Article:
Is it OK to leave unplayed boules on the ground behind the circle?

One of the questions that new players have is— What should I do with my unplayed boules? Is it OK for me to leave them on the ground behind the circle?

The answer is NO: it is not OK to leave them on the ground behind the circle. If you do, a player stepping out of the circle might step on them and injure himself— a fall, a sprained ankle, or worse.

So, what should you do with your unplayed boules? You have two options.

(1) If you are playing in an umpired game on a terrain with marked boundary lines, it is legal to leave unplayed boules on the ground OUTSIDE of the dead-ball line. If you do, you won’t get a warning from the umpire. Note, however, that even if it is legal, it is still not safe. Even outside the boundary line, boules on the ground will still be a tripping hazard.

MarcoFoyot_unplayed_boule_on_ground(2) Hold your unplayed boules in your hands. This is the best thing to do. If you don’t want to hold extra boules in your off hand while you throw, then, when it is your turn to throw, set them down on the ground beside (not behind) the circle. Step into the circle, throw, step out of the circle, and immediately pick up the extra boules … like Marco Foyot in this photo.

It may be acceptable in your local club to leave unplayed boules on the ground. But even if it is, be aware that you’re creating a safety hazard if you leave your boules on the ground. Leave them to the side of the circle (not BEHIND the circle) and far enough from the circle that other players aren’t likely to step on them while entering or leaving the circle.

Remember, a team always has the right to know how many unplayed boules are being held by the players on the opposing team. Never tuck unplayed boules out of sight, like in a pocket. Always hold them in your hands, where they can easily be seen by the opposing team.

When you need your hands to be free to measure a point, never set down an unplayed boule on the ground near the head while you measure. It is too easy for someone (you, probably) to get hurt by stepping on it, or (after measuring) for you to pick up the wrong boule by mistake. While you measure, leave your unplayed boules somewhere well away from the head and (preferably) wrapped in your boule towel. If you do that, there will be no question about where they are and what they’re doing there.

Finally, note that some groups have a local custom in which everyone leaves their unplayed boules on the ground beside the circle. One team’s boules are on one side of the circle, and the other team’s boules are on the other. If you find yourself playing with such a group, go with the flow. “When in Rome, do as the Romans.”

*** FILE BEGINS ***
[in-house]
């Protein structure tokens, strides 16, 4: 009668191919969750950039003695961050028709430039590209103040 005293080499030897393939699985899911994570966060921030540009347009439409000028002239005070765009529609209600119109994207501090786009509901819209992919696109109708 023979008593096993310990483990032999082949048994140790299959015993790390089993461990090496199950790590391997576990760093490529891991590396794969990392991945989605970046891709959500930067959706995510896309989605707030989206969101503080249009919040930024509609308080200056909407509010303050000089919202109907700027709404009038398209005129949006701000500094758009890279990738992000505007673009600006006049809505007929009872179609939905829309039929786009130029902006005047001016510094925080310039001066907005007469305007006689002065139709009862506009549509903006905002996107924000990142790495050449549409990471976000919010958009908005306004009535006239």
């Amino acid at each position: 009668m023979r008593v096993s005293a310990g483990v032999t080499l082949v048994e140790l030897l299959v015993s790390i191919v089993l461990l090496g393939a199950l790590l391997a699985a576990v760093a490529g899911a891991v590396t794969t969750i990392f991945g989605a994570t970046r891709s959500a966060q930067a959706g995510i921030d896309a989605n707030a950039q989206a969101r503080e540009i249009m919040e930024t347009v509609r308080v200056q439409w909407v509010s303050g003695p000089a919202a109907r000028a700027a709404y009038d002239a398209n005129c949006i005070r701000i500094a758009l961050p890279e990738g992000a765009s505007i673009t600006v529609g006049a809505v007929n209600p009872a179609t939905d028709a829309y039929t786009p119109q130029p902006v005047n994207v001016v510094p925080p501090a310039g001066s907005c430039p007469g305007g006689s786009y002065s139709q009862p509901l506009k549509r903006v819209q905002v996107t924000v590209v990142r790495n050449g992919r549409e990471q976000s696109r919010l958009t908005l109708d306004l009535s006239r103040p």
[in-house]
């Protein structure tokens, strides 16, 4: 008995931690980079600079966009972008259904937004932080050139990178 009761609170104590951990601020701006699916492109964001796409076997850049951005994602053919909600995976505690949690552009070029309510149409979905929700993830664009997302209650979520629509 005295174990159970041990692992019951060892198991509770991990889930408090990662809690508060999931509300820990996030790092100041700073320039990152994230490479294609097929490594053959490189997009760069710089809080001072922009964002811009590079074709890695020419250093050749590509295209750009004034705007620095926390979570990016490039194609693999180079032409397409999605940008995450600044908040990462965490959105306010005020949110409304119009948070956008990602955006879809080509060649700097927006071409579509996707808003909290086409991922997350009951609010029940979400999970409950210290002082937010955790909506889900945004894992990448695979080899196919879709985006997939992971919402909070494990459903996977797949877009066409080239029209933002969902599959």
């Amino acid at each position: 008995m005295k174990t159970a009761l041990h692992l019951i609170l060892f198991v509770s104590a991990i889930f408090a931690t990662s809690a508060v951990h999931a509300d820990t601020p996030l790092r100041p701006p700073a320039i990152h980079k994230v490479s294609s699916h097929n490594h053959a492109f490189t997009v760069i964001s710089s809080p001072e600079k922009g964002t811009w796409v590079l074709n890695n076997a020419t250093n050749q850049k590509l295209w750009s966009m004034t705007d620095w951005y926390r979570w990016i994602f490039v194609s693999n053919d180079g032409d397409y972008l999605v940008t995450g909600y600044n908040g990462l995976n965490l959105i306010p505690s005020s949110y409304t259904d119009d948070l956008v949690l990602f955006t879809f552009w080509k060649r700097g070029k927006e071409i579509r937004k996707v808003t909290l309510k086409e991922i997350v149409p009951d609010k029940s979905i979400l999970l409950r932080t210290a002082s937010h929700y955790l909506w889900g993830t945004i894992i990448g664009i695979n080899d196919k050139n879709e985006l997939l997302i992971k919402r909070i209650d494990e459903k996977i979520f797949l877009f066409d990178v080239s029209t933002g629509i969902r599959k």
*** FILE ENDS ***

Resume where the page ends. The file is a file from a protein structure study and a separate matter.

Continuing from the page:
Recently on “Ask the Umpire” a player asked where he could find, in the FIPJP rules, the rule that unplayed boules may not be left on the ground inside of the dead-ball line, but may be left outside the line. You won’t find it explicitly stated in the rules, but I think that you can at least find its basis in Article 19, which says that dead boules should be removed from the terrain. Article 19 is the visible tip of the iceberg. The rest of the iceberg, which is not visible, is a basic but unwritten rule that the only boules that should be on the terrain are boules that are “in the game”, i.e. boules that have been thrown and are still alive.

4 thoughts on “Is it OK to leave unplayed boules on the ground behind the circle?

  1. Mr Lenoir.  Thanks for your post. I think that common sense has to prevail.

    May I ask your advice about a problem which players from my club, the Xaghra Boci Club, in Gozo Malta, encounter.

    How do we solve the problem when in a game of 3 vs. 3 players, one of the players suddenly has to stop playing because he received an urgent mobile call. How are we to proceed when  
    1. the score is almost the same  
    2. the score is is 10 -2  and the player leaving is one of the  the losing team 
    3. the score is 10 even.  

    Always assume that the reason that player must leave is a genuine one.
    — Carmel Attard (sec)

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